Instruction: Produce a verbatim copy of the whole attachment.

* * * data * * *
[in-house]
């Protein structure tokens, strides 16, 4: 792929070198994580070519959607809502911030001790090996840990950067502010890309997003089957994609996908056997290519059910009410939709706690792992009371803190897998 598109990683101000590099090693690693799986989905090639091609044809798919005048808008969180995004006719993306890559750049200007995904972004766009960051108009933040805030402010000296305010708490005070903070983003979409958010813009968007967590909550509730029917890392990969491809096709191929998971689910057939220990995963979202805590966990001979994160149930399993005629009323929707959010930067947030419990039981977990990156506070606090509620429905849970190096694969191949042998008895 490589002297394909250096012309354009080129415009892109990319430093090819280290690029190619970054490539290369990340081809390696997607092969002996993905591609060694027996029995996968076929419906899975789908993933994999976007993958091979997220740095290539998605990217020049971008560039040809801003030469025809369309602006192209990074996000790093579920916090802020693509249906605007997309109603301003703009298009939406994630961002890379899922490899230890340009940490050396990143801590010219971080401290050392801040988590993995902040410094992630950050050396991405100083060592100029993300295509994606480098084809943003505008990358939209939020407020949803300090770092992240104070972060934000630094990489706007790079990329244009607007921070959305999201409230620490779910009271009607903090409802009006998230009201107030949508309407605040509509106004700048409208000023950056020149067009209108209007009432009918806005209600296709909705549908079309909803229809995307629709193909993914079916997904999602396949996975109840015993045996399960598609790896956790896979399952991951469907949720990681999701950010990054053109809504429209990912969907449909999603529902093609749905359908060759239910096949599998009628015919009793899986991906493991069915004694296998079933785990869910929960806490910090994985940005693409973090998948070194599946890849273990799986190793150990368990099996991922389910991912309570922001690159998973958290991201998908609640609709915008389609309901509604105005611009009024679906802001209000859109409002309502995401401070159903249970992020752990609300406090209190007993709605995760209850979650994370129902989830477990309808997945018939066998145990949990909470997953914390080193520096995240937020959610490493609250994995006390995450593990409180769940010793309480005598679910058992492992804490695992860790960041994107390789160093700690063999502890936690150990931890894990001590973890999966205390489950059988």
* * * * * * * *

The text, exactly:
[in-house]
């Protein structure tokens, strides 16, 4: 792929070198994580070519959607809502911030001790090996840990950067502010890309997003089957994609996908056997290519059910009410939709706690792992009371803190897998 598109990683101000590099090693690693799986989905090639091609044809798919005048808008969180995004006719993306890559750049200007995904972004766009960051108009933040805030402010000296305010708490005070903070983003979409958010813009968007967590909550509730029917890392990969491809096709191929998971689910057939220990995963979202805590966990001979994160149930399993005629009323929707959010930067947030419990039981977990990156506070606090509620429905849970190096694969191949042998008895 490589002297394909250096012309354009080129415009892109990319430093090819280290690029190619970054490539290369990340081809390696997607092969002996993905591609060694027996029995996968076929419906899975789908993933994999976007993958091979997220740095290539998605990217020049971008560039040809801003030469025809369309602006192209990074996000790093579920916090802020693509249906605007997309109603301003703009298009939406994630961002890379899922490899230890340009940490050396990143801590010219971080401290050392801040988590993995902040410094992630950050050396991405100083060592100029993300295509994606480098084809943003505008990358939209939020407020949803300090770092992240104070972060934000630094990489706007790079990329244009607007921070959305999201409230620490779910009271009607903090409802009006998230009201107030949508309407605040509509106004700048409208000023950056020149067009209108209007009432009918806005209600296709909705549908079309909803229809995307629709193909993914079916997904999602396949996975109840015993045996399960598609790896956790896979399952991951469907949720990681999701950010990054053109809504429209990912969907449909999603529902093609749905359908060759239910096949599998009628015919009793899986991906493991069915004694296998079933785990869910929960806490910090994985940005693409973090998948070194599946890849273990799986190793150990368990099996991922389910991912309570922001690159998973958290991201998908609640609709915008389609309901509604105005611009009024679906802001209000859109409002309502995401401070159903249970992020752990609300406090209190007993709605995760209850979650994370129902989830477990309808997945018939066998145990949990909470997953914390080193520096995240937020959610490493609250994995006390995450593990409180769940010793309480005598679910058992492992804490695992860790960041994107390789160093700690063999502890936690150990931890894990001590973890999966205390489950059988």